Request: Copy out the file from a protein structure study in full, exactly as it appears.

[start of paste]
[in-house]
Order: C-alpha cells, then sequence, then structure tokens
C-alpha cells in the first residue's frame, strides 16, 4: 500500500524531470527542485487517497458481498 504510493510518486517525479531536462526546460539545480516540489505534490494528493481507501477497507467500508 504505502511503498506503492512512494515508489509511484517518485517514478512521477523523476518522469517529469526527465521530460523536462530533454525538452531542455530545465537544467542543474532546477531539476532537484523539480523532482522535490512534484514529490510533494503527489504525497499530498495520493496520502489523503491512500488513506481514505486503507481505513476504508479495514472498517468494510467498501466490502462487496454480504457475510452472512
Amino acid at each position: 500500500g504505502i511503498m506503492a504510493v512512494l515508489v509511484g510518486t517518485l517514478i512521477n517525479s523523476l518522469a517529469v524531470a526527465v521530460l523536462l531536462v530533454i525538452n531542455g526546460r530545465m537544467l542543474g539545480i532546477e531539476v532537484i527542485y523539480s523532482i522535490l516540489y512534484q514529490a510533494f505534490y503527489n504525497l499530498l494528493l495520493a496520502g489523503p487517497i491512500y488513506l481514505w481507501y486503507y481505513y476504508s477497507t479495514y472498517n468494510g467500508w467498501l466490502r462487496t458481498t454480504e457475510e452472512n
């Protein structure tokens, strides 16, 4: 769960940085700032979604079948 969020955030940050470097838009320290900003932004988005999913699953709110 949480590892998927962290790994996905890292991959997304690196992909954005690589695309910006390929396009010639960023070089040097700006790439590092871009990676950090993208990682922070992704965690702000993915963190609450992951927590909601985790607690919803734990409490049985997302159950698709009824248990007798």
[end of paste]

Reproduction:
[in-house]
Order: C-alpha cells, then sequence, then structure tokens
C-alpha cells in the first residue's frame, strides 16, 4: 500500500524531470527542485487517497458481498 504510493510518486517525479531536462526546460539545480516540489505534490494528493481507501477497507467500508 504505502511503498506503492512512494515508489509511484517518485517514478512521477523523476518522469517529469526527465521530460523536462530533454525538452531542455530545465537544467542543474532546477531539476532537484523539480523532482522535490512534484514529490510533494503527489504525497499530498495520493496520502489523503491512500488513506481514505486503507481505513476504508479495514472498517468494510467498501466490502462487496454480504457475510452472512
Amino acid at each position: 500500500g504505502i511503498m506503492a504510493v512512494l515508489v509511484g510518486t517518485l517514478i512521477n517525479s523523476l518522469a517529469v524531470a526527465v521530460l523536462l531536462v530533454i525538452n531542455g526546460r530545465m537544467l542543474g539545480i532546477e531539476v532537484i527542485y523539480s523532482i522535490l516540489y512534484q514529490a510533494f505534490y503527489n504525497l499530498l494528493l495520493a496520502g489523503p487517497i491512500y488513506l481514505w481507501y486503507y481505513y476504508s477497507t479495514y472498517n468494510g467500508w467498501l466490502r462487496t458481498t454480504e457475510e452472512n
């Protein structure tokens, strides 16, 4: 769960940085700032979604079948 969020955030940050470097838009320290900003932004988005999913699953709110 949480590892998927962290790994996905890292991959997304690196992909954005690589695309910006390929396009010639960023070089040097700006790439590092871009990676950090993208990682922070992704965690702000993915963190609450992951927590909601985790607690919803734990409490049985997302159950698709009824248990007798």